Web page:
The next quarantine — necessary to enter the WJC bubble — was only 4½ days. The team stayed at the JW Marriott, attached to the rink in Edmonton, which Perfetti said was the nicest hotel in which he’s ever stayed. Thanks to a rotating flat screen and “a massive, massive shower with rainfall shower heads,” Perfetti said these four days flew by, and he knew what to expect.

After the tournament, several players reported directly to NHL camps. “I was fortunate enough the Jets let me go home for three days, before I had to go to Winnipeg,” he said. “It was so necessary for me. After being in a hotel for 55 straight days, I was so done with a hotel. Three days at home, seeing my family, was really good for my mental state of mind.”

Perfetti’s parents asked him if he wanted to order in food to celebrate his birthday or Christmas. “I was like, ‘Absolutely not,'” he said. “Can we go get food at the grocery store and just make it, please? Hotel-made food got old, really fast.”

Then it was off to Winnipeg, where Perfetti was back to quarantine again.

Per Manitoba orders, Perfetti had to quarantine for seven days in total isolation and get tested every other day. Because the NHL worked out an exemption with the government, the next seven days were a hybrid quarantine. He was able to skate with the Moose, but he wasn’t able to go anywhere besides the hotel or the rink.

“So I was still locked in pretty much,” Perfetti said. “But it was a lot easier knowing that I could go to the rink, still play hockey, and take my mind off of just being in my hotel, and it killed some hours in my day.”

Perfetti remained at the hotel after the quarantine, and it’s where he lives now. The Jets arranged for him to be at an extended-stay hotel, which includes a kitchen.

“Honestly, being by yourself, having to cook, clean, do all of that stuff, I’ve learned that takes up a lot of your day,” Perfetti said. “I’ve bought one meal since I’ve been here the last month. I’ve cooked everything else. I don’t have all the resources — pots, pans, spices, sauces — that I would at home, but at least I know what I’m putting into my body: healthy foods and the right amount of food for me. As an athlete, that’s really important.”

The teenager said he learned a lot about himself the past few months, and he has tips for anyone who has to go through a quarantine. Yes, PlayStation helped — both in killing time and socializing. “Even though you’re not hanging out with your friends, you’re kind of hanging out with them over the mic and interacting with each other,” he said. FaceTiming friends and family was equally beneficial.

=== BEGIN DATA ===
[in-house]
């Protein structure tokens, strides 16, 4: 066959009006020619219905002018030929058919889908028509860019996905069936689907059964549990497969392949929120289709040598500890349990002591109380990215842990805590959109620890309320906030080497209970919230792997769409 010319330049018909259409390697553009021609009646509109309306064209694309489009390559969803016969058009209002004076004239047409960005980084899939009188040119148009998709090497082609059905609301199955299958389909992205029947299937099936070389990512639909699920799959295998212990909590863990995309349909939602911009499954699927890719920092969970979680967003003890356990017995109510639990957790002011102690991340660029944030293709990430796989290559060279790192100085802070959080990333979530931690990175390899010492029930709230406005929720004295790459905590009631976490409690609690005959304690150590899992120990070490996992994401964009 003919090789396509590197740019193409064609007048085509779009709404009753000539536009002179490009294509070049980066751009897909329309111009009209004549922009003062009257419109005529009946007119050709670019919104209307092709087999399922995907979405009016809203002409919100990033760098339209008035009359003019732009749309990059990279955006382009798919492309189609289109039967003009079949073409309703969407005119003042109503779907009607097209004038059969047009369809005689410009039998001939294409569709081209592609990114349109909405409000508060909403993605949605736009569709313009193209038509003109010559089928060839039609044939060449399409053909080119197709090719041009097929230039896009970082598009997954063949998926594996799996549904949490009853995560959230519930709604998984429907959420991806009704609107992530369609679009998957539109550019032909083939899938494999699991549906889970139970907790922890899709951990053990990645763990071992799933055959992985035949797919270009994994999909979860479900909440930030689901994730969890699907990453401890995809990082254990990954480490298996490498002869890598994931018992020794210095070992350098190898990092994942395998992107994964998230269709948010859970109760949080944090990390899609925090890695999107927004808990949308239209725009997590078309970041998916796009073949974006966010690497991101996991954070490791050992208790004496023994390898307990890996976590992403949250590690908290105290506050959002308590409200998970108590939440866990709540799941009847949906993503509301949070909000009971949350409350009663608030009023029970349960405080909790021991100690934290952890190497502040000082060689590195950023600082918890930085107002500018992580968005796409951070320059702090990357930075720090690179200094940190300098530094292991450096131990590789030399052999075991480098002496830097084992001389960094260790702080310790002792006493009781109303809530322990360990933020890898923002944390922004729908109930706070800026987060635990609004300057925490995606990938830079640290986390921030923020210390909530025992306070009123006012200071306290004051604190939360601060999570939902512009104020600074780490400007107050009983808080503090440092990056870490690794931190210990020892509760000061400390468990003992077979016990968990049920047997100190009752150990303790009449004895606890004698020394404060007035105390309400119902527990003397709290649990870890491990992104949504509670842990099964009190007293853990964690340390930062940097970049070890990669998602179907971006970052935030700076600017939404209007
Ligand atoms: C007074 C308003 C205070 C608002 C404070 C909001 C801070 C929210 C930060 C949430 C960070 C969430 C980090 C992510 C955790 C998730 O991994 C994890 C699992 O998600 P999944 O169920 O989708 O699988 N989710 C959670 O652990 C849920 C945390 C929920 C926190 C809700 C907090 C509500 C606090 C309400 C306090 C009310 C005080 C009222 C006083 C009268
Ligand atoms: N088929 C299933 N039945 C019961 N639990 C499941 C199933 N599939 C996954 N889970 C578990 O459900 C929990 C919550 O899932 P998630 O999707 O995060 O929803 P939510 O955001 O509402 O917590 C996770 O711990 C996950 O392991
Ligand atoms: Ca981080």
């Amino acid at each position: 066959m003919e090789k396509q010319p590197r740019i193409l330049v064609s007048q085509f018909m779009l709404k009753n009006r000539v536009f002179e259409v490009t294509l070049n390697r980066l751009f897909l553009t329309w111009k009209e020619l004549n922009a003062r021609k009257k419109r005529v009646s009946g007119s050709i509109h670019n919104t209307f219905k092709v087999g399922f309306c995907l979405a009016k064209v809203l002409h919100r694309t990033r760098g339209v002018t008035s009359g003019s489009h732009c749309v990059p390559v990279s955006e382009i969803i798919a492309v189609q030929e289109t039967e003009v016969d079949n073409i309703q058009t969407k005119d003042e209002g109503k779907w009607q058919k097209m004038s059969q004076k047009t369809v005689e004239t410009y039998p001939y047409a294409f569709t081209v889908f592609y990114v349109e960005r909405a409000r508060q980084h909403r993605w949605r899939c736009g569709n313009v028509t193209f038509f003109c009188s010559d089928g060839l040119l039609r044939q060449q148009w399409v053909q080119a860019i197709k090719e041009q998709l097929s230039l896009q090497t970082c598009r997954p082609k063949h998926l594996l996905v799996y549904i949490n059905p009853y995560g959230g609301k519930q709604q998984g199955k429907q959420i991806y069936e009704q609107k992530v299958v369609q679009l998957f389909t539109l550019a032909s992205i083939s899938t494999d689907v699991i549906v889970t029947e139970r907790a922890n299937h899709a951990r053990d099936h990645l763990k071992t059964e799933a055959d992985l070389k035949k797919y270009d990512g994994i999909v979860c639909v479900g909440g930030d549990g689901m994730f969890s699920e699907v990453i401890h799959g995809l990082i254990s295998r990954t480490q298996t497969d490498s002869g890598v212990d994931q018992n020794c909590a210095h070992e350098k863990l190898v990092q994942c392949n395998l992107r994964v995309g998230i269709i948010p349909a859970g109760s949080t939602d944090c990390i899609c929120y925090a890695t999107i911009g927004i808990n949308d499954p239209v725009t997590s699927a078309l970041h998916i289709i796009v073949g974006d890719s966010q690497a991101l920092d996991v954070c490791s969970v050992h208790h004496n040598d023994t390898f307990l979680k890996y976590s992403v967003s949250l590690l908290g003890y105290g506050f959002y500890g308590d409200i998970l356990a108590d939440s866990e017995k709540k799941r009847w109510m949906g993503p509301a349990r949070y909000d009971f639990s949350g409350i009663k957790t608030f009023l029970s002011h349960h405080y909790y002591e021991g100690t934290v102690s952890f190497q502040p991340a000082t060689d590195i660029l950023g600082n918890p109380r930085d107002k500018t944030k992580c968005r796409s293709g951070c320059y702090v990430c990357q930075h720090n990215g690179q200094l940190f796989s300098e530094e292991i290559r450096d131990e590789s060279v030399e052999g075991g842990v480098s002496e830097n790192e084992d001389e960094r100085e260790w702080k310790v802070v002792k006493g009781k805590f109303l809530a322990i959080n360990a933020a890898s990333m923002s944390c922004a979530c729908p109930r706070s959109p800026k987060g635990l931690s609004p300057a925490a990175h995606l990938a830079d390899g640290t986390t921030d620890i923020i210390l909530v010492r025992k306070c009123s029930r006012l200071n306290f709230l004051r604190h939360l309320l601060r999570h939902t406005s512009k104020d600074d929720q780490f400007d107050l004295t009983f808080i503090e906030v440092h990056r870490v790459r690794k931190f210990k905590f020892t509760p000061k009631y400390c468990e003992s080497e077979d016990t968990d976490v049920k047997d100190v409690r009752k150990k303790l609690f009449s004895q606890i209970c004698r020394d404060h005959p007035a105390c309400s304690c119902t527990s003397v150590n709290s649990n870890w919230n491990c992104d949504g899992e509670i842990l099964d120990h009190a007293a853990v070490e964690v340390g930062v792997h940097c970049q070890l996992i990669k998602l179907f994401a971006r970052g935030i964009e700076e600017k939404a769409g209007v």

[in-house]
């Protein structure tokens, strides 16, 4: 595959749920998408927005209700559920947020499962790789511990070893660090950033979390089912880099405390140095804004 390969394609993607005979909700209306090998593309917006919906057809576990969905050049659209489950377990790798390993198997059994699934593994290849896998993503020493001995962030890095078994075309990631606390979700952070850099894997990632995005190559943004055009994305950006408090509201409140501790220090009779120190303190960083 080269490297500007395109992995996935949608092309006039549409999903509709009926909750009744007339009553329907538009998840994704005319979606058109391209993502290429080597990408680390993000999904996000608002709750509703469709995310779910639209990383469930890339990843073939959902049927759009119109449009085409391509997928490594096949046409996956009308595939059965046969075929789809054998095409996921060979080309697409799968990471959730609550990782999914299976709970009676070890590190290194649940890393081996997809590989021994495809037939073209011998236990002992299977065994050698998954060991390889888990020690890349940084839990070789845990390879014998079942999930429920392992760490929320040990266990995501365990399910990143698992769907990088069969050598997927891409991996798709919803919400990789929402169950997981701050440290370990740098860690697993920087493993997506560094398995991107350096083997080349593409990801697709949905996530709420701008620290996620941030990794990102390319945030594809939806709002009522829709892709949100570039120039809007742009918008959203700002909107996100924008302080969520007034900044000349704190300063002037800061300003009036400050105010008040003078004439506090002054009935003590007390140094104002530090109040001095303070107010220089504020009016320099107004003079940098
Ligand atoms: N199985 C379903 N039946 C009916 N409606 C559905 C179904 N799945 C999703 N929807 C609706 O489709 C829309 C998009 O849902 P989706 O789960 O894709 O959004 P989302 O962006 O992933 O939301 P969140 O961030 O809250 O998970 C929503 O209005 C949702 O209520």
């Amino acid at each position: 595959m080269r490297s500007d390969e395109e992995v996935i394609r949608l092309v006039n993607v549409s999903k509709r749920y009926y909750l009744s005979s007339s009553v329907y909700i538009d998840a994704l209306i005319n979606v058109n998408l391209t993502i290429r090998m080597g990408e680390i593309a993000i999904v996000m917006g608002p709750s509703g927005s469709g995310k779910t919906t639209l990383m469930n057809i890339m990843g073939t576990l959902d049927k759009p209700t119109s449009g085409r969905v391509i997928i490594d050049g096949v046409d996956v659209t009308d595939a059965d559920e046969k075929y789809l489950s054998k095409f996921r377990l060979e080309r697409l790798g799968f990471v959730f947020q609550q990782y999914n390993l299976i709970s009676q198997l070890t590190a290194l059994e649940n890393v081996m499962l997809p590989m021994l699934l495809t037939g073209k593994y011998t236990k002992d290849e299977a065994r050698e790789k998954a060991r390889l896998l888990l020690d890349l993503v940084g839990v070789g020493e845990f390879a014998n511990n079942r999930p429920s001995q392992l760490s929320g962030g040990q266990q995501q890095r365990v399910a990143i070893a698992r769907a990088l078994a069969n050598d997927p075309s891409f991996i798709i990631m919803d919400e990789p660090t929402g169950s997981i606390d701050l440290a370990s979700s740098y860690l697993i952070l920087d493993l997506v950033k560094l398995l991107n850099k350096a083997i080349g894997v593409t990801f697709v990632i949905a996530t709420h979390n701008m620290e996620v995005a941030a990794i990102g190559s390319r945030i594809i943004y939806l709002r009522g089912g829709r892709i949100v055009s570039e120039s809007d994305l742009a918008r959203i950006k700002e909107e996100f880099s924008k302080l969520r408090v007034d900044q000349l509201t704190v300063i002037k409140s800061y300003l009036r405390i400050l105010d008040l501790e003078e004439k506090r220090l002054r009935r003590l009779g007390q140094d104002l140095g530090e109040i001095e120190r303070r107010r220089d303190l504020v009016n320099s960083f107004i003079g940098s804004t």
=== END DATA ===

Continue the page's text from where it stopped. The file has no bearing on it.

The biggest tip: Going to bed early was crucial. “I would go to bed at like 10 o’clock and wake up at 9,” he said. “There’s 11 hours of your day gone. And it felt rejuvenating once I got out of it, and even though the first back day on the ice was tough, I actually felt like I had a lot of energy coming out of all the quarantines because I was getting so much sleep.”

As far as staying in shape, Perfetti was realistic about expectations. He likely wasn’t going to make huge gains with limited equipment and confined space.

“I just tried to maintain some kind of physical activity a day,” he said. “YouTube has a ton of great workout videos where you can follow along for 20, 30 minutes. I wasn’t trying to absolutely destroy my muscles and put on muscle and gain strength. It was more about breaking a sweat and making sure I wasn’t just lying down in my bed. You have to know that no matter what you do, coming out of quarantine, your conditioning just isn’t going to be what it was. It will take a couple days to get back into it — nothing replicates skating, except for skating — but it was important to know that and not be too hard on yourself.”

After nearly a year of uncertainty and altered plans, Perfetti will begin his first professional season soon, as the Moose skate against the Toronto Marlies on Monday.

“In some ways, I think the last few months were really helpful in my transition to [pro hockey],” he said. “Things are going to happen that you’re not expecting, things are going to mess with your schedule, but being adaptable is a big part of success.”